WHILE OLIVER WENT TO get us some sandwiches at Subway, Ashley and I sat with Enrique in our room at the Best Western and mulled over what to do with him. He curled up on one of the beds and sobbed. He screamed at us when we tried to convince him it was time to go home. His face scrunched up like a fist. No, he shrieked. We’re not going home. Ashley ran her fingers through his coffee brown hair. It’s okay, sweetie, she cooed.
By the time dusk came around and filled the sky with pink clouds, a calmness washed over my brother, and his face then reminded me of our neighbor’s, Mr. Murphy, the day an ambulance backed up into his driveway. My dad had always said the Murphys were crazy and that he wouldn’t be surprised if they all ended up in the loony bin. Then one Sunday morning the paramedics took Mrs. Murphy out on a stretcher. See? my dad said. What did I tell you? Later on that afternoon, Enrique and I stood on top of the air-conditioning unit in our backyard and watched Mr. Murphy ride a child’s bicycle around and around his swimming pool, his pale face serene as a statue’s.
Oliver returned with our sandwiches and set the bags on the table.
Enrique washed himself up in the bathroom. When he came out, he looked at us with his wet hair combed back. I feel better, you guys, he said. Really, I do.
Ashley walked up behind my brother and looped her arms around his waist.
Good, I said. But I still think we should head back home.
It’s going to be dark soon. Let’s leave first thing in the morning, he suggested.
To San Francisco, Oliver added. We have to see my uncle.
Forget it, I said.
What do you mean Forget it?
We need to get my brother home. He’s not well, if you haven’t noticed.
It’s my damn car. Oliver glared at me. And we agreed we’d see my uncle after your stupid little stunt here with Enrique.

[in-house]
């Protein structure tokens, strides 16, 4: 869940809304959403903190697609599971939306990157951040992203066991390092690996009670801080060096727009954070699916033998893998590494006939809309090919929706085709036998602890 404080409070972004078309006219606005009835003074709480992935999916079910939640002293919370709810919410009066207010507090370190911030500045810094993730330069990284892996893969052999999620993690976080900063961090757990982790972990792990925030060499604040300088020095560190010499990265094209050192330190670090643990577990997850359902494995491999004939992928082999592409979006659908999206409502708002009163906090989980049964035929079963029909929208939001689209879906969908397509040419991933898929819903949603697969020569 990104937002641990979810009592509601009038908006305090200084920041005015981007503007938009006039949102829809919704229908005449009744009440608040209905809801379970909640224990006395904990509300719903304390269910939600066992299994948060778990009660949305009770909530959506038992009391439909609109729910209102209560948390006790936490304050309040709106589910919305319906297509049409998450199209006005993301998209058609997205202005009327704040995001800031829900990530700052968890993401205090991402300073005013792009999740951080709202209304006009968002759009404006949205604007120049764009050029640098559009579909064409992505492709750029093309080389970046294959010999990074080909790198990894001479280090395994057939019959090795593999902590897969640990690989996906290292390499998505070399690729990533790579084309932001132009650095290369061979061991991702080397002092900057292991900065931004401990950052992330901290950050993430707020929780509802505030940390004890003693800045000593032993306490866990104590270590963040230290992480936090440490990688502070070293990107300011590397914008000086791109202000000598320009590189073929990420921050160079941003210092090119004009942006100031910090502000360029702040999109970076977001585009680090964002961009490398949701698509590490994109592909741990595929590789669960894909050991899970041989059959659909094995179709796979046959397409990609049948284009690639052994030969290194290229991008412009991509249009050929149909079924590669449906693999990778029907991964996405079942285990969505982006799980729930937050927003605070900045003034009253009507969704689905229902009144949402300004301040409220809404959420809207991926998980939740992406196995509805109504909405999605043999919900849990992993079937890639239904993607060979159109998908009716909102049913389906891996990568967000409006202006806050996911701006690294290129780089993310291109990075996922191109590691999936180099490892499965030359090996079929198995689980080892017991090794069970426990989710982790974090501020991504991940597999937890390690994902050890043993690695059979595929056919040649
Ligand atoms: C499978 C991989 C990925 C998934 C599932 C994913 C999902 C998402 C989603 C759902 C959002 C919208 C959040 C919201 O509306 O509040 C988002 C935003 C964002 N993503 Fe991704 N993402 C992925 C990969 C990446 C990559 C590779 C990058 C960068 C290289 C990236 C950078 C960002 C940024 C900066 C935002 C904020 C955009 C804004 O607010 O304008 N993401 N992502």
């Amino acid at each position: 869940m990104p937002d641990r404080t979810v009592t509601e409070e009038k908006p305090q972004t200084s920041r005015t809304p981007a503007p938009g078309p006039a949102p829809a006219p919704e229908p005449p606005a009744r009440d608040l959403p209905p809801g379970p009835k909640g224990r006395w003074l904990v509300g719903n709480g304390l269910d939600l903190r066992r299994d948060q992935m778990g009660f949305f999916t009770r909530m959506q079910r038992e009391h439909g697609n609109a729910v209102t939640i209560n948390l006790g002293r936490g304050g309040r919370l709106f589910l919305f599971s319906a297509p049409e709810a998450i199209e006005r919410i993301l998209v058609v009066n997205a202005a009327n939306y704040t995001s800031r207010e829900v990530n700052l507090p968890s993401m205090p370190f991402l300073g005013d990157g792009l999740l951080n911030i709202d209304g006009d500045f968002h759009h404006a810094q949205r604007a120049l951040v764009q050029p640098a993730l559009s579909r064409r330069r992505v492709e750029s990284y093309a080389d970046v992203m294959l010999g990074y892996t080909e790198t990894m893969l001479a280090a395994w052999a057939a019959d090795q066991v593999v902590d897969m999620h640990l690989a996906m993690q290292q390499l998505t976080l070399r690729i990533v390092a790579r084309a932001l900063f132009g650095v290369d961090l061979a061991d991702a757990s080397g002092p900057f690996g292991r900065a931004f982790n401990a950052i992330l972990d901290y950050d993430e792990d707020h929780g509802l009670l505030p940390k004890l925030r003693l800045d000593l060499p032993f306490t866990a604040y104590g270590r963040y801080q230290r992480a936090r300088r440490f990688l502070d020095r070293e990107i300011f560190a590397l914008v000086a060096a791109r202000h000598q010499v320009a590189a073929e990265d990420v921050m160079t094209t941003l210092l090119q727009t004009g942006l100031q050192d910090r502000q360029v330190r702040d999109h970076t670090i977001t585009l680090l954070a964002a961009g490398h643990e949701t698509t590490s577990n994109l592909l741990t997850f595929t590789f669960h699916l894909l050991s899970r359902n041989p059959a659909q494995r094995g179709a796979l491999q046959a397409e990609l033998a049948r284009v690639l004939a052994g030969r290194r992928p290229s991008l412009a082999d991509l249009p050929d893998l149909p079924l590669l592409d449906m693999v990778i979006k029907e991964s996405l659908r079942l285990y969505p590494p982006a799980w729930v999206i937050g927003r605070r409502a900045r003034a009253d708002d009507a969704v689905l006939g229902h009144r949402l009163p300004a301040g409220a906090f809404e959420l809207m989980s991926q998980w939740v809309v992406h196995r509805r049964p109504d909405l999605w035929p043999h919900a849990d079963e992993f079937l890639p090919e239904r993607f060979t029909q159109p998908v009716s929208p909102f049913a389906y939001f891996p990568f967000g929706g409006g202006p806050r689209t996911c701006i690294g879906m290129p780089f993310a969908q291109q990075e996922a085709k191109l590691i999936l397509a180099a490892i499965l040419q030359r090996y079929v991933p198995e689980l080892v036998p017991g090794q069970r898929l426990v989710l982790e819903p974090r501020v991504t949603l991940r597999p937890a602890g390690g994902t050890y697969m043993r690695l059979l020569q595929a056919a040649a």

What stunt? Ashley said, looking at Enrique. What’s he talking about?
Nothing, he said. It’s nothing.
I thought you had a whole sheet of your uncle’s acid left? I asked.
I do, but he told me he’s got some uppers. And some other shit he couldn’t mail to me.
Marcus, it’s okay, Enrique said. We’ll drive to San Francisco in the morning, get the pills, and then we’ll head back home.
It’ll only take us an hour and a half to get there, Oliver said. Two hours tops.
Catface jumped on the small table in the corner and began licking her forepaws.
Whatever, I said. I leaned back on the bed and kicked off my shoes and let them thump on the ground. Do what you want, I don’t care.
Oliver clicked on the television and the four of us watched the sports highlights in silence, then a few lame commercials, then the weather forecast for the Bay Area. Scattered showers in the morning with a chance of thunder, the pudgy weatherman said. On the screen was an animated cartoon cloud with blue raindrops across three frames.
I’m not even sure if the windshield wipers work, Oliver said.
Great, I muttered.
I thought about the afternoon Enrique and I flew a kite in the rain, how we tied a key to the tail and wished for lightning. The kite was black with big yellow eyes like an owl’s. The wind pushed it higher and higher into the charcoal gray sky and the wooden handle spun in our hands, vibrating as the string unspooled. The rain pelted us and we watched the kite sway side to side above us like the head of a cobra ready to strike.
Enrique jumped out of bed, full of energy, and picked up my backpack. Let’s go, he said.